On December the ‘2nd’ 1966 Debbie Dean laid down her vocal for When I’m So Helpless (When I’m With You). This was the second time she had signed to Motown and she was working with producer Dennis Lussier (aka Deke Richards) who cowrote the song. Sadly, after the recording was complete the track lay unreleased until 2016. That’s a great shame as DJs and dancers on the UK Northern Soul circuit would’ve enjoyed this track.
Irresistible and dancefloor friendly describes A Love So Deep Inside by The Velvelettes. Ironically the song wasn’t meant for the group. Instead, it was given to Ivy Joe Hunter but reassigned to The Velvelettes who recorded the song with William Stevenson on the ‘5th’ of January 1966. The song was never released and made its debut the CD The Motown Anthology in 2004. Seventeen years it returns for a well deserved encore.
In 1968, Gladys Knight and The Pips recorded Show Me The Way with producer Richard Morris. They were following in the footsteps of Jimmy “JJ” Barnes who cut the song during his brief spell at Motown. However, the two versions are very different; with producer Richard Morris slowing the arrangement down. It becomes moody and seductive with Gladys Knight unleashing a vocal masterclass as The Pips provide complimentary backing vocals. Motown rejected the song which lay which lay in their vaults until 2016 when it was released digitally. Belatedly soul fans were able to hear this soulful gem which features Gladys Knight’s impassioned soulful pleadings.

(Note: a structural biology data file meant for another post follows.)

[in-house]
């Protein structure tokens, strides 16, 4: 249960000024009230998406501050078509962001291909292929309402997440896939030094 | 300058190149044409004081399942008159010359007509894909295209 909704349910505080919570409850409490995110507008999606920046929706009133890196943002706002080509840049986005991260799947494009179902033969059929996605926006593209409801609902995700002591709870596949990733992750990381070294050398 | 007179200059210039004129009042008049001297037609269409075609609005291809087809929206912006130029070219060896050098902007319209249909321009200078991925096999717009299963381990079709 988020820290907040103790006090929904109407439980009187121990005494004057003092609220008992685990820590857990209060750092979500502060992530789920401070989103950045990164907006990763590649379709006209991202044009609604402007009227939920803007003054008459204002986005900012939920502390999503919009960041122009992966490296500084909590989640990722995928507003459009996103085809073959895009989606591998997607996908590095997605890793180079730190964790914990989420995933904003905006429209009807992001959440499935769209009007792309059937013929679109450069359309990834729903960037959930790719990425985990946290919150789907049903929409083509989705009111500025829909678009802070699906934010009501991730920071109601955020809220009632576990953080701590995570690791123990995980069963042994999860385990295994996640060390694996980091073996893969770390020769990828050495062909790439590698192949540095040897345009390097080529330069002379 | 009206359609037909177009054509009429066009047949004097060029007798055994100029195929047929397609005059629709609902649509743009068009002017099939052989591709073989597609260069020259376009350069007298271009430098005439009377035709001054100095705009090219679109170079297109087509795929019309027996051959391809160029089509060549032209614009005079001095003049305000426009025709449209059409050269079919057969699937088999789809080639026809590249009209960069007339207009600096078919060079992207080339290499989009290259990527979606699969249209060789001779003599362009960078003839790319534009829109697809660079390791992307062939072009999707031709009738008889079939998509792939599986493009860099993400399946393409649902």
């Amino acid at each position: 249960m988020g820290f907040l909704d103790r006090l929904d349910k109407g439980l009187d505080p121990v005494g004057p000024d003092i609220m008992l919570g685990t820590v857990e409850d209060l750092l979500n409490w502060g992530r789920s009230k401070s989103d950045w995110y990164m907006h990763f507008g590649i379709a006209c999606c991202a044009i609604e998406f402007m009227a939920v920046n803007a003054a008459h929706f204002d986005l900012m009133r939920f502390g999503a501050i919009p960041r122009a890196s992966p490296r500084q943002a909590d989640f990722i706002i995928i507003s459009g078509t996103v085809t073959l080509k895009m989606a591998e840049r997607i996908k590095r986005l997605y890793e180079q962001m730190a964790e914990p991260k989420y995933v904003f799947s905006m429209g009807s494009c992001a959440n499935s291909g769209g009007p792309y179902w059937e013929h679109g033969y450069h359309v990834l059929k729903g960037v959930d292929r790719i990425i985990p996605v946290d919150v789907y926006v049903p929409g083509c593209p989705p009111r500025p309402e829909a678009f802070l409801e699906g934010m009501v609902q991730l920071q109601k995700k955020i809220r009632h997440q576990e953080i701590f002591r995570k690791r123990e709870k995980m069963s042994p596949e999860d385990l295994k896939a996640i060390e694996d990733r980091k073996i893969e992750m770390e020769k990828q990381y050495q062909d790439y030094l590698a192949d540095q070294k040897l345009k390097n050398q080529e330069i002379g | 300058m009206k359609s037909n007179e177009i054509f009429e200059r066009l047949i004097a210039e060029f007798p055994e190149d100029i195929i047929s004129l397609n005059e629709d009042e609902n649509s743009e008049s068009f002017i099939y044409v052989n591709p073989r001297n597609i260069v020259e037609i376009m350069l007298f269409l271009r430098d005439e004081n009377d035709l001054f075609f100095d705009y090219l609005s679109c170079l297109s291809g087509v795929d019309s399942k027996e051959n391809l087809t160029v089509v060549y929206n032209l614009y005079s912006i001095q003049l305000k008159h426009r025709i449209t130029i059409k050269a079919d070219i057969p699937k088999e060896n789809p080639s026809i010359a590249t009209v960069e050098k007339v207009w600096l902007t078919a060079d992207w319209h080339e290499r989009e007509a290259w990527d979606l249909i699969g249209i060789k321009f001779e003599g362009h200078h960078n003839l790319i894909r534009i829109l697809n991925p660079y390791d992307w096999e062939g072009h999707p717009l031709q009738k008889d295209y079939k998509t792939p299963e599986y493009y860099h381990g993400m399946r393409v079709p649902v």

On the ‘10th’ of July 2020 Ann Bogan entered the studio with producer Harvey Fuqua who had also written Hold Me Oh My Darling. That day, she delivered a vocal that was a mixture of power, passion and emotion. Despite the quality of the song it lay unreleased until 2020 when it made its debut on a Cellarful Of Motown! A year later, this hidden gem makes a welcome return on Good Good Feeling! More Motown Girls.
Kim Weston wasn’t the first singer to record Drop In The Bucket. That was Mary Wells who left Motown when she turned twenty-one. The song was then given to Kim Weston who cut the song with its writer William “Smokey” Robinson. By the ‘23rd January 1964, executives at Motown had high hopes for the twenty-four year old singer and hoped she would replace Mary Wells as the label’s most successful female vocalist. However, when Drop In The Bucket was recorded it was never released. Thirty-three years later in 1997 it featured on The Complete Motown Anthology. It was a reminder of a truly talented singer went on to enjoy a string of hit singles including her duet with Marvin Gaye It Takes Two.
Chester and Gary Pipkin wrote Stuck Up which West Coast session singer Oma Heard recorded with producers Marc Gordon and Hal Davis in LA in 1965. It’s a catchy track with handclaps and horns playing an important part in the arrangement. They provide the perfect backdrop for a frustrated and almost defiant vocal. Sadly, the song lay unreleased for fifty years until it was released digitally in 2015. It’s so good it deserves another airing and will still fill a dancefloor in 2021.